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Location Sharing, The Latest Neurosis Of The Gen-Z Dating World

At first, Find My iPhone was a nifty feature that would help keep your cellphone safe. Now, with new location sharing technology, the app has become a new panopticon of control for Gen-Z couples, with their every move recorded by watchful eyes, nestled away in back pockets.

Photo of a person touching a map on smartphone.

A map can be seen on a smartphone.

Simonetta Sciandivasci

TURIN — The hypersensitivity to control, a neurosis that COVID-19 initially relaxed and then intensified, is an intolerance full of inconsistencies. It's a yes disguised as a no, a somewhat psychotic hypocrisy, almost a Stendhal syndrome.

We can try to detox from the internet, smartphones, social networks, dating apps, and chats — and we already do this, to some extent, as the means become obsolete (even what doesn't die, ages: Facebook is a geriatric ward; TikTok increasingly resembles an 80's video game).

But in the midst of this intermittent fasting, we become dependent on the apps that tell us where we are and, above all, where others are, with frightening, millimetric precision. "Find My iPhone," the function introduced into our smartphones to make them traceable in case of loss, two years ago became "Find My Friend," to facilitate a new methodology of affection exchange which is becoming more and more popular, especially among adolescents: geolocation.

To give away total control

Telling each other where we are demonstrates trust and, above all, reliability: it's a preemptive certification. And it turns the control of our movements into a test, a thermometer of willingness: the more you tell me where you are, the less you have to hide. It's much more powerful than handing over your phone - remember, there was a time when, in the midst of certain marital disputes, a husband would get himself out of trouble by offering to show his entire messaging archive, so that his wife could verify that he had nothing to hide.

Now, it's about love, flirting, courtship. And a cage.

But more than erasing infidelity, geolocation serves to surrender oneself to the other, to tell them: I don't take a step without you knowing, I carry you with me, we are roommates, cohabitants on a map.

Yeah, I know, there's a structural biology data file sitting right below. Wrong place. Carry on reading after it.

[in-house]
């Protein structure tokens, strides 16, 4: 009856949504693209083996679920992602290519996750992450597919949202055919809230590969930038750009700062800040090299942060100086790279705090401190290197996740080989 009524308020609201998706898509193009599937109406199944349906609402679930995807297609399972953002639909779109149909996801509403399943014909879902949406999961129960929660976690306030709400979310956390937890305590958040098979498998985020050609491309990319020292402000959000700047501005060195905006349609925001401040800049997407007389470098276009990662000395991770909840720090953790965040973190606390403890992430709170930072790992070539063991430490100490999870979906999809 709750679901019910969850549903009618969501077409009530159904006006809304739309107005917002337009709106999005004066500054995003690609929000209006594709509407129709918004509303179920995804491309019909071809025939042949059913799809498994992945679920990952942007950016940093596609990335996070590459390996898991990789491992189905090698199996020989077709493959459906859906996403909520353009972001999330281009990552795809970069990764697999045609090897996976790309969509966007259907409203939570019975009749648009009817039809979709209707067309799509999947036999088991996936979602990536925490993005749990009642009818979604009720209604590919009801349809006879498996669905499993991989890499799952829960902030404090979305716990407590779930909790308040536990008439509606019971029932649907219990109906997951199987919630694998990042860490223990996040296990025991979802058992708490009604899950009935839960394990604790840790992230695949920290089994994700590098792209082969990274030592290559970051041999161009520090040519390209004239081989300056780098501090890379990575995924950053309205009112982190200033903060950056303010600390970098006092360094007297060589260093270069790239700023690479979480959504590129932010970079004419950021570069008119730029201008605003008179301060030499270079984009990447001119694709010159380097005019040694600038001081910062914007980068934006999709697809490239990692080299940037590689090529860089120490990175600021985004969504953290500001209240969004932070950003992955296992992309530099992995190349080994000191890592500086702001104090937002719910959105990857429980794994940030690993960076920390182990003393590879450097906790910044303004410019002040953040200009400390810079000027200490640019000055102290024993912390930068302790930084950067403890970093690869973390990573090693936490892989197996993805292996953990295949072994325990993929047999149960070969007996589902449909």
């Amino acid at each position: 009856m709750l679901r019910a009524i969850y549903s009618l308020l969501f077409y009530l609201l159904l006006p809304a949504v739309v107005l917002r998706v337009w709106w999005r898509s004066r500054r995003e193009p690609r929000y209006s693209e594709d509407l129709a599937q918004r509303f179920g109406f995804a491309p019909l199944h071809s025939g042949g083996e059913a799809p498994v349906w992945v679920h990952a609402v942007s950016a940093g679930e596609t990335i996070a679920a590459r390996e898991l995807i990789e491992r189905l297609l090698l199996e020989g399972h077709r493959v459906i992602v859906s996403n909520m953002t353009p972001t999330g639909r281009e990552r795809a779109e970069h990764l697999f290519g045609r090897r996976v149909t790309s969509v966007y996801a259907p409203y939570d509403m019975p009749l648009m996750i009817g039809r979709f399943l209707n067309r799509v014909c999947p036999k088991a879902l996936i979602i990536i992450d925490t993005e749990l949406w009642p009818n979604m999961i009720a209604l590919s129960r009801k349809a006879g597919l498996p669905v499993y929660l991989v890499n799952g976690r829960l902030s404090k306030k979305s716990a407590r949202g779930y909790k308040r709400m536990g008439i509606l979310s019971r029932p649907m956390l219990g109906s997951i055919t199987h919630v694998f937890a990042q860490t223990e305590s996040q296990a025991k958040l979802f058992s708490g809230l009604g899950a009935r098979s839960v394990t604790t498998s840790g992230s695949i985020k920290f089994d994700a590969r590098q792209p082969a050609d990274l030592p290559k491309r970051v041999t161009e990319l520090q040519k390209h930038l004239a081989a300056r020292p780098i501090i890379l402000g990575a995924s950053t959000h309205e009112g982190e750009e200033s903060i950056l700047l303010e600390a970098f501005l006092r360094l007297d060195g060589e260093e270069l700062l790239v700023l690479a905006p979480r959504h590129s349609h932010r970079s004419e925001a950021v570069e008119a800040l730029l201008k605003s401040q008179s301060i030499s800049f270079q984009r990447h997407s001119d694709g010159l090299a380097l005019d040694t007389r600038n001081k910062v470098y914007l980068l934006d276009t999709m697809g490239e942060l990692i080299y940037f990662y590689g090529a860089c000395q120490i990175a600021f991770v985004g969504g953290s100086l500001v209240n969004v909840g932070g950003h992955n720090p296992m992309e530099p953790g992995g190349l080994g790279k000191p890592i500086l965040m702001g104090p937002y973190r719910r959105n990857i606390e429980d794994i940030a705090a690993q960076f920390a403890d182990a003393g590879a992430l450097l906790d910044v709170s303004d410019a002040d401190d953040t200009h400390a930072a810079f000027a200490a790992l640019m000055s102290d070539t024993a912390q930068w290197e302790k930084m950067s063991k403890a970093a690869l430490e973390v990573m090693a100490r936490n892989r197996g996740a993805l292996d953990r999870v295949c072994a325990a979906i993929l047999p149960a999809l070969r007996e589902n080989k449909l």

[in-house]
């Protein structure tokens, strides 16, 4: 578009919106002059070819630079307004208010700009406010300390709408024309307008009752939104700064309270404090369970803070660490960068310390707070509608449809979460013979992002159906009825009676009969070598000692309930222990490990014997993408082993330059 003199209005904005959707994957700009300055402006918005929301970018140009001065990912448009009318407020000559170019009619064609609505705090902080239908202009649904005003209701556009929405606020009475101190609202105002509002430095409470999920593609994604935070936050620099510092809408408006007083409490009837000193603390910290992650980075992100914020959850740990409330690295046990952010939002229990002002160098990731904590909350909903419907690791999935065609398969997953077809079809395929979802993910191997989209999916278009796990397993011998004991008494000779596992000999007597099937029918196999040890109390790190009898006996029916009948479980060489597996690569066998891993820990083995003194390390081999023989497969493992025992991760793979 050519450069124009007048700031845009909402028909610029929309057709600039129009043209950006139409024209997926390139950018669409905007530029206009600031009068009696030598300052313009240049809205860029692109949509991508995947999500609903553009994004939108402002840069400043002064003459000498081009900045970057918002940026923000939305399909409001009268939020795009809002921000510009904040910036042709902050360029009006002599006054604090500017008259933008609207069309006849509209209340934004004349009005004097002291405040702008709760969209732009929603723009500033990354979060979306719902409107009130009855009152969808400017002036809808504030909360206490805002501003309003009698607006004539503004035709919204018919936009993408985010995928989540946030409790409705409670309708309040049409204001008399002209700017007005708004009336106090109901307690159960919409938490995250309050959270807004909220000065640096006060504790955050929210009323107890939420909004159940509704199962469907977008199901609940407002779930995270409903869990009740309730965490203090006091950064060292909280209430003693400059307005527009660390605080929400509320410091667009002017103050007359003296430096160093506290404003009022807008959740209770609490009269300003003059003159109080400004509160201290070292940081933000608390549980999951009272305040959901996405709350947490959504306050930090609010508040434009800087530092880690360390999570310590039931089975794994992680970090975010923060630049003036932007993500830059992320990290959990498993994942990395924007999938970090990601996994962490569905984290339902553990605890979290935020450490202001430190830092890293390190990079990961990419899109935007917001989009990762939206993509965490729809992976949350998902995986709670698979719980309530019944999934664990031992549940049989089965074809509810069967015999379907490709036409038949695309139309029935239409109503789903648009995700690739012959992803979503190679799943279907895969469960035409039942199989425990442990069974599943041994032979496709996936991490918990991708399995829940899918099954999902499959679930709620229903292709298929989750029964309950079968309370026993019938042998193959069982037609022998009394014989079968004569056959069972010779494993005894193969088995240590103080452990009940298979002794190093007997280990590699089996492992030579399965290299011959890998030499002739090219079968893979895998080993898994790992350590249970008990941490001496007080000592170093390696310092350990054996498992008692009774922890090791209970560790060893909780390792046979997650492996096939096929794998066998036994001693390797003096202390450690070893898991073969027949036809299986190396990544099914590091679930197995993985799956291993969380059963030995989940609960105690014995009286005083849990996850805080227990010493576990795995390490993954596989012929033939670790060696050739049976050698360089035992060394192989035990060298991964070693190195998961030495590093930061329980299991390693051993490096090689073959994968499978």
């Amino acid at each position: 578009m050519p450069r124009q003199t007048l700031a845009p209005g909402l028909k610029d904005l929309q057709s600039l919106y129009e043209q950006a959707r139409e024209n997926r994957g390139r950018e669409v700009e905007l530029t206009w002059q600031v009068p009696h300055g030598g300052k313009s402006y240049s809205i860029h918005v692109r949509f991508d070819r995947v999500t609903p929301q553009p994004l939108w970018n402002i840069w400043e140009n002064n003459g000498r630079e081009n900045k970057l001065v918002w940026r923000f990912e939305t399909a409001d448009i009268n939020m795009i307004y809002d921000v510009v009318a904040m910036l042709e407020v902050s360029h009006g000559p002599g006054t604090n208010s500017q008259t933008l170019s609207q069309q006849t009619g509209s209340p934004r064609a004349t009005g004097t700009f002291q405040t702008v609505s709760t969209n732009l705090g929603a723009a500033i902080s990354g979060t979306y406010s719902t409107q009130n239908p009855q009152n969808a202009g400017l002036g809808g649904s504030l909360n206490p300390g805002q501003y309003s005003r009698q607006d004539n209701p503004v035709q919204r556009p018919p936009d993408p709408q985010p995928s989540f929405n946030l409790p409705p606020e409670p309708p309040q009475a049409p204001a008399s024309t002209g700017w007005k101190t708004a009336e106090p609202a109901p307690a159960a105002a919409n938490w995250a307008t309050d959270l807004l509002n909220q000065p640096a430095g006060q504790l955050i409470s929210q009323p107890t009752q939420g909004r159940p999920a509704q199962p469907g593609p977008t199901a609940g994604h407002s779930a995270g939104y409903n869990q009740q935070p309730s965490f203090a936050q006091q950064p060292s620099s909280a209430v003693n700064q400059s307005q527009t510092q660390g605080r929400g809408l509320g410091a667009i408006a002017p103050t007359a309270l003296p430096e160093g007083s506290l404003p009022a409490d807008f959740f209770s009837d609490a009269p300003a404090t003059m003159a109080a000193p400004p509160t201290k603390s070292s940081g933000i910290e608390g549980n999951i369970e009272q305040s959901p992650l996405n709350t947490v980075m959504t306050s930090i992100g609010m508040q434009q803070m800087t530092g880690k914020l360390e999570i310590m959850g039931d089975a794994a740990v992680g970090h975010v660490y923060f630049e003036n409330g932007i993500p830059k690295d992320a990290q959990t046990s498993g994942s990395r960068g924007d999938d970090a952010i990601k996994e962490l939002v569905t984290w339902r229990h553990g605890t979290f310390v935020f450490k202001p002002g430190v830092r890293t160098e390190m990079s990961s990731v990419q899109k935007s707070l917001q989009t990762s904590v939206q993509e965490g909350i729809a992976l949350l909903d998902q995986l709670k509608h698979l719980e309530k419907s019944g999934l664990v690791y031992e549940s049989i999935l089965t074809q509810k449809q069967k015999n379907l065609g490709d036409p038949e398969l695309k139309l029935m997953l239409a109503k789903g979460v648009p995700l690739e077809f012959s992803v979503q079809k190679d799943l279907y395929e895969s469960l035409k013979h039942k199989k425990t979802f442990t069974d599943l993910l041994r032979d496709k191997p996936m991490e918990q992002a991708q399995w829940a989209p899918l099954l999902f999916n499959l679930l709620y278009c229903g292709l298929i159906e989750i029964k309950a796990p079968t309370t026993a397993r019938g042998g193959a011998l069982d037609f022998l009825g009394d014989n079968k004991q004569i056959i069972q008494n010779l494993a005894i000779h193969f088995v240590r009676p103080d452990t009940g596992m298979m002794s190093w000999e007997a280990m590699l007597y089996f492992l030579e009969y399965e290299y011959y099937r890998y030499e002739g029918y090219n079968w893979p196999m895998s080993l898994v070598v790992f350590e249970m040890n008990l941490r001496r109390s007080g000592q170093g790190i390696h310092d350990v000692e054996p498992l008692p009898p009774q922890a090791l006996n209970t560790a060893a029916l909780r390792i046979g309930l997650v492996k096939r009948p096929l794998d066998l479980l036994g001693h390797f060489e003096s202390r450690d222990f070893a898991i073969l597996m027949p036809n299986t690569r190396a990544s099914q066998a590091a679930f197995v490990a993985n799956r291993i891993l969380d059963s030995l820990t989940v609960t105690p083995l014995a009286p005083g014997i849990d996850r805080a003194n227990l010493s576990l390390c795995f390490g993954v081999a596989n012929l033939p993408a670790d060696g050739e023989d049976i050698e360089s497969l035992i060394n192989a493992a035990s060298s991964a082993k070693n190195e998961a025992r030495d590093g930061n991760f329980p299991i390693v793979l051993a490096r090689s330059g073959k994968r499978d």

Before, geolocation was a matter of necessity: it was used exclusively to reach each other. Now, it's about love, flirting, courtship. And a cage. The New York Times wrote that some friendships are put to the test by what is becoming, in fact, a need not to meet but to monitor: a moderated, agreed-upon, consensual form of stalking, but still stalking.

If Francesca goes to the park without telling Daniela, and Daniela discovers it when she asks her to share her location, there's trouble: Daniela falls into a tragic whirlwind of jealousy, resentment and feelings of abandonment. Betrayal happens with much less than a lover: betrayal happens by not sharing the intention to go for a walk, by keeping a visit to the museum to oneself, by avoiding company. Betrayal happens in silence.

Screenshot of the app Find My Friends, allowing you to locate friends, family etc.


On the bright side...

Of course, there's also the positive side, which is quite complex as well: reassurance, above all. Parents who, in the past, when their children didn't answer the phone, resorted to more serious solutions to survive their anxiety (some: calling the police, news broadcasters, classmates, other parents, the mayor, emergency services, firefighters and so on to ask if they had seen their offspring and, if yes, where, when, with whom, wearing what) — they now have a very valuable ally.

Then, there are generous Gen Z philanthropists who connect to their friends' geolocation apps for a simple reason: seeing them move, shift, makes them happy. Elisa gets excited knowing that Olga is heading to the beach, and instead of imagining her in a car, or on a bike, or not imagining her at all, she wants to see her zoom by, in the form of a dot, a cursor, on Google Maps.

It's a joy similar to the one we feel when we look at an electrocardiogram of a loved one (or even a stranger) and understand they're alive from the signs, the impulses.

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food / travel

When Racism Poisons Italy's Culinary Scene

This is the case of chef Mareme Cisse, a black woman, who was called a slur after a couple found out that she was the one who would be preparing their meal.

Photo of Mareme Cisse cooking

Mareme Cisse in the kitchen of Ginger People&Food

Caterina Suffici


TURIN — Guess who's not coming to dinner. It seems like a scene from the American Deep South during the decades of segregation. But this happened in Italy, in this summer of 2023.

Two Italians, in their sixties, got up from the restaurant table and left (without saying goodbye, as the owner points out), when they declared that they didn't want to eat in a restaurant where the chef was what they called: an 'n-word.'

Racists, poor things. And ignorant, in the sense of not knowing basic facts. They don't realize that we are all made of mixtures, come from different racial and ethnic backgrounds. And that food, of course, are blends of different ingredients and recipes.

The restaurant is called Ginger People&Food, and these visitors from out of town probably didn't understand that either.

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